Baby sleeping There are concerns about whether women-specific leave enshrines gender inequities more than it combats them. (Photo: Shutterstock)

As major companies have moved in recent years to offer more-generous benefits to accommodate parents, some firms are shifting to gender-neutral policies that offer fathers just as much time off as mothers.

Deloitte, Cisco and TIAA are some of the major companies that have made the change.

The shift reflects a changing understanding of what parental leave is supposed to be about. The traditional view, reflected in the Family Medical Leave Act, is that mothers should have time off following a pregnancy to recuperate from giving birth and to care for an infant in the first weeks of life.

Paid maternal leave is usually based on short-term disability insurance, essentially treating pregnancy as an illness or disability; one that men obviously cannot suffer.

However, there are some concerns about whether women-specific leave enshrines gender inequities more than it combats them. A policy that only allows mothers to take time off to care for a child is likely to cement her as the chief caretaker and likely lead to an uneven division of childcare in the household.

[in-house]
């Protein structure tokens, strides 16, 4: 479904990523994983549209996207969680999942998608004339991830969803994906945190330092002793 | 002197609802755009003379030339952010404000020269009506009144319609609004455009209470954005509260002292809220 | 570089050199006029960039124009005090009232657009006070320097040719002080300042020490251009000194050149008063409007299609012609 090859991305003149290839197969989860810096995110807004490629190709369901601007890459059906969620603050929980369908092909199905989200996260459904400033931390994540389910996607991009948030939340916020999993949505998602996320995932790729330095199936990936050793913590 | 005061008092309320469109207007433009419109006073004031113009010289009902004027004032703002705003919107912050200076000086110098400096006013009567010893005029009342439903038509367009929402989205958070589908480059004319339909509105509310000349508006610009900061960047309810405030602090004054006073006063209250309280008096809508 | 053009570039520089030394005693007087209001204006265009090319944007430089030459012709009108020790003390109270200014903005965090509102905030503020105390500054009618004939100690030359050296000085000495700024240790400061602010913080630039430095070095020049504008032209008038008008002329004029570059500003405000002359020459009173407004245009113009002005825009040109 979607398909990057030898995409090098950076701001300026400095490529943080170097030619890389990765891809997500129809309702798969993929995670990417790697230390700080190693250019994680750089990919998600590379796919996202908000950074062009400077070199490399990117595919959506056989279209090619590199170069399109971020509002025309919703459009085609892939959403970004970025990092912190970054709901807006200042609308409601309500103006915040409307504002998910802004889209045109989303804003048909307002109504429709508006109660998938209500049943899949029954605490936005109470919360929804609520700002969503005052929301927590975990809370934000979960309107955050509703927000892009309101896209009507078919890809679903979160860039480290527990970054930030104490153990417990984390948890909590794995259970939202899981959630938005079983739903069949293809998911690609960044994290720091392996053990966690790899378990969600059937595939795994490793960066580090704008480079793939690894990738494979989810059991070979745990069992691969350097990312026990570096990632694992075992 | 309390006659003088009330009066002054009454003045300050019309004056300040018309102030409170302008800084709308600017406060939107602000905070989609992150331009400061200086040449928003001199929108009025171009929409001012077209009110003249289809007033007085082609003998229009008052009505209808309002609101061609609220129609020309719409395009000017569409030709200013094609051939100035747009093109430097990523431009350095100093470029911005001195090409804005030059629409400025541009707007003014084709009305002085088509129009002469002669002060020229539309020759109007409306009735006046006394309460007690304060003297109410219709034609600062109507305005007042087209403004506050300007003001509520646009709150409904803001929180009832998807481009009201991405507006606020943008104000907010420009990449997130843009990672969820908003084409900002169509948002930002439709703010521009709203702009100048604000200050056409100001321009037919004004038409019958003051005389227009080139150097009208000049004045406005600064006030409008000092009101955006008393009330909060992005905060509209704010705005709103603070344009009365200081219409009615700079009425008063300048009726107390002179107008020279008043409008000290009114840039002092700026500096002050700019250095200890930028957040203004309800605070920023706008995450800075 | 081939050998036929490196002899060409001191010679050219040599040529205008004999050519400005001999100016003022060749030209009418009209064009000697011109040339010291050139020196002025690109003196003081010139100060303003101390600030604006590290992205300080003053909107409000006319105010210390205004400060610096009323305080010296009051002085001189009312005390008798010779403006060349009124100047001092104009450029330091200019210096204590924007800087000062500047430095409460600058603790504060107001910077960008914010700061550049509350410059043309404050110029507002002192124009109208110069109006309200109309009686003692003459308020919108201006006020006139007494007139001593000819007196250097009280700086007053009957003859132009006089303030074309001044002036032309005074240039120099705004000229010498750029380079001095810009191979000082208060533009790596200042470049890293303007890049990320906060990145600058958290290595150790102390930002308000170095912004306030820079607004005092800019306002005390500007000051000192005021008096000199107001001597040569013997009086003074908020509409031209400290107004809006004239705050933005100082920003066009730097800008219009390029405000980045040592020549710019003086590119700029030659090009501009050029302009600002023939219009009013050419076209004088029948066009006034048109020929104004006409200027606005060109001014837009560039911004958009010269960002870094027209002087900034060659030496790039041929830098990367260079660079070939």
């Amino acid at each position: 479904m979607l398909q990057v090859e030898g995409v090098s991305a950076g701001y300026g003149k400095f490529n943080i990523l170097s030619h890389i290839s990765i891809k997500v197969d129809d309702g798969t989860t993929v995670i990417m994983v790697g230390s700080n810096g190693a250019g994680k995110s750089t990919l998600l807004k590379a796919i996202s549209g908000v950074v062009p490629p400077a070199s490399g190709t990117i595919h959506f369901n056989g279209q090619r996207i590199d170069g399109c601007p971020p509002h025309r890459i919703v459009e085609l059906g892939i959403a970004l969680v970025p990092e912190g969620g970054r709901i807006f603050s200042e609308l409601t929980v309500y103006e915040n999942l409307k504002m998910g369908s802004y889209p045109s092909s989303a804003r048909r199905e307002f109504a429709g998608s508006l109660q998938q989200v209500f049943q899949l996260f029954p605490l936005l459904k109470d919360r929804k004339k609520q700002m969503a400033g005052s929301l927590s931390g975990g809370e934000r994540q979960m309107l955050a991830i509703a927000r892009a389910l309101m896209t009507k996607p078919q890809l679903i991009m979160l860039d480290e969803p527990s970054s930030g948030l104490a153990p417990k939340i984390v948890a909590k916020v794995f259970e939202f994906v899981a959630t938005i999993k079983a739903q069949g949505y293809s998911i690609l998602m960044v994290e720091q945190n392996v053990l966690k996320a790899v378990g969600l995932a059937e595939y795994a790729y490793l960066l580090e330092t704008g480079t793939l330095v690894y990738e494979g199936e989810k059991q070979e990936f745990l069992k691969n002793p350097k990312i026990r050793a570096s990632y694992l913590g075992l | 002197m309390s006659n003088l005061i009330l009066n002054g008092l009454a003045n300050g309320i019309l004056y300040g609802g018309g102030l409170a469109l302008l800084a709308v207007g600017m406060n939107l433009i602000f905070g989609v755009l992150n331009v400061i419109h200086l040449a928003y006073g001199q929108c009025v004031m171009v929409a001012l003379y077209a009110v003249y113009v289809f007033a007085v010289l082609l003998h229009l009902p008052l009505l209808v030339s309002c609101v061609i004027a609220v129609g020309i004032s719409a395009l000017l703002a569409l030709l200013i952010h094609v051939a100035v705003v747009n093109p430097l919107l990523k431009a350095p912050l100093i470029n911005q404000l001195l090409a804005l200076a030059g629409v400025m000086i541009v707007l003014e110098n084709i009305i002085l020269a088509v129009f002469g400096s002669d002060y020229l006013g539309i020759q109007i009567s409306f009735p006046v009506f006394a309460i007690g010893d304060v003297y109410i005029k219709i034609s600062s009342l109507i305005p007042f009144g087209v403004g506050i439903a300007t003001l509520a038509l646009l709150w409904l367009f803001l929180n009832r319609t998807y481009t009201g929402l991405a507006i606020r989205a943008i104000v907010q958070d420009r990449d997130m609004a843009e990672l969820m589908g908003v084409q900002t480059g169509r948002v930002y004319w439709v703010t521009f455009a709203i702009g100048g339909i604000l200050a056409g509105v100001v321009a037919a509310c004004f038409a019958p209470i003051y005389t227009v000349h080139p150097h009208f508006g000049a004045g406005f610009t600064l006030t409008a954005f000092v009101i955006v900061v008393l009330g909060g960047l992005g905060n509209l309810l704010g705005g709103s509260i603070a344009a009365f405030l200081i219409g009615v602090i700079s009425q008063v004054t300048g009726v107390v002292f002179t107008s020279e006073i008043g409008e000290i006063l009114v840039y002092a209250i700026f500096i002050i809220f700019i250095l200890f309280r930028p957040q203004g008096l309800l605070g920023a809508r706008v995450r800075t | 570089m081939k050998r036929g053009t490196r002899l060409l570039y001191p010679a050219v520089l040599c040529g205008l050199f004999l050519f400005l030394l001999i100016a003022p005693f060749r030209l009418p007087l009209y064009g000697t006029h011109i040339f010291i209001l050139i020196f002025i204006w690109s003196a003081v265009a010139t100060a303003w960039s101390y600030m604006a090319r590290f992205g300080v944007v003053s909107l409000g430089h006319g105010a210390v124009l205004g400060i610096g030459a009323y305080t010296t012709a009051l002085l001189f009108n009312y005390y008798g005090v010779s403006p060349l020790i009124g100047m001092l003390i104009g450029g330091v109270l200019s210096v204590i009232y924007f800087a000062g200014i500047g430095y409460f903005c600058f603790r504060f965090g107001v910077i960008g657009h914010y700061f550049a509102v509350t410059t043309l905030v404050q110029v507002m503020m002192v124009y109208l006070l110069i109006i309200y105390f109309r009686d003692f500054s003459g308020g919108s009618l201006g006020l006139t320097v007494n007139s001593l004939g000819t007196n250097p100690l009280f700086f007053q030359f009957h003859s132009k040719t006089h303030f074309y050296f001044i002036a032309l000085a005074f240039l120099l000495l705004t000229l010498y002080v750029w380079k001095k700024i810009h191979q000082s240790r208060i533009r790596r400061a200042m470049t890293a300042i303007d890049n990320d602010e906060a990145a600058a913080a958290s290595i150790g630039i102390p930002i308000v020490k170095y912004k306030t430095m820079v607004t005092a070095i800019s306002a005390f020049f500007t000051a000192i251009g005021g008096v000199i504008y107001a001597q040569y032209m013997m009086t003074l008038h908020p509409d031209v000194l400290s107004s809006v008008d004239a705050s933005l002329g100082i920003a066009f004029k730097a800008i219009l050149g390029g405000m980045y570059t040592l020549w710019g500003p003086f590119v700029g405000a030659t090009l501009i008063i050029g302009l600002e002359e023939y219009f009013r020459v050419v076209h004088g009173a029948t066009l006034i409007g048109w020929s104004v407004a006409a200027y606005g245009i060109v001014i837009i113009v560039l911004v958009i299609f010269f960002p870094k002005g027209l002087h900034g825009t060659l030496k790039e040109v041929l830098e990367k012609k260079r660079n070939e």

In addition, if only women enjoy the prospect of taking significant time off to care for a child, then employers may be reluctant to hire women of child-bearing age.

Discrimination against female applicants has emerged as a challenge in some European countries where employers have long-been mandated to provide women with substantial paid time off following a pregnancy. Some countries, such as Norway, have responded by allocating leave to a child’s parents, who are allowed to split it, so that the father and mother take the same amount of leave.

“We should structure policies assuming that men want to fully participate. In fact, we should structure policies to encourage that they do,” Ellen Bravo, co-founder of Family Values @ Work, tells the Wall Street Journal.

The move towards gender-neutral parental leave is only just beginning. While 58 percent of employers offer some type of paid maternity leave, only 15 percent have a policy in place for fathers.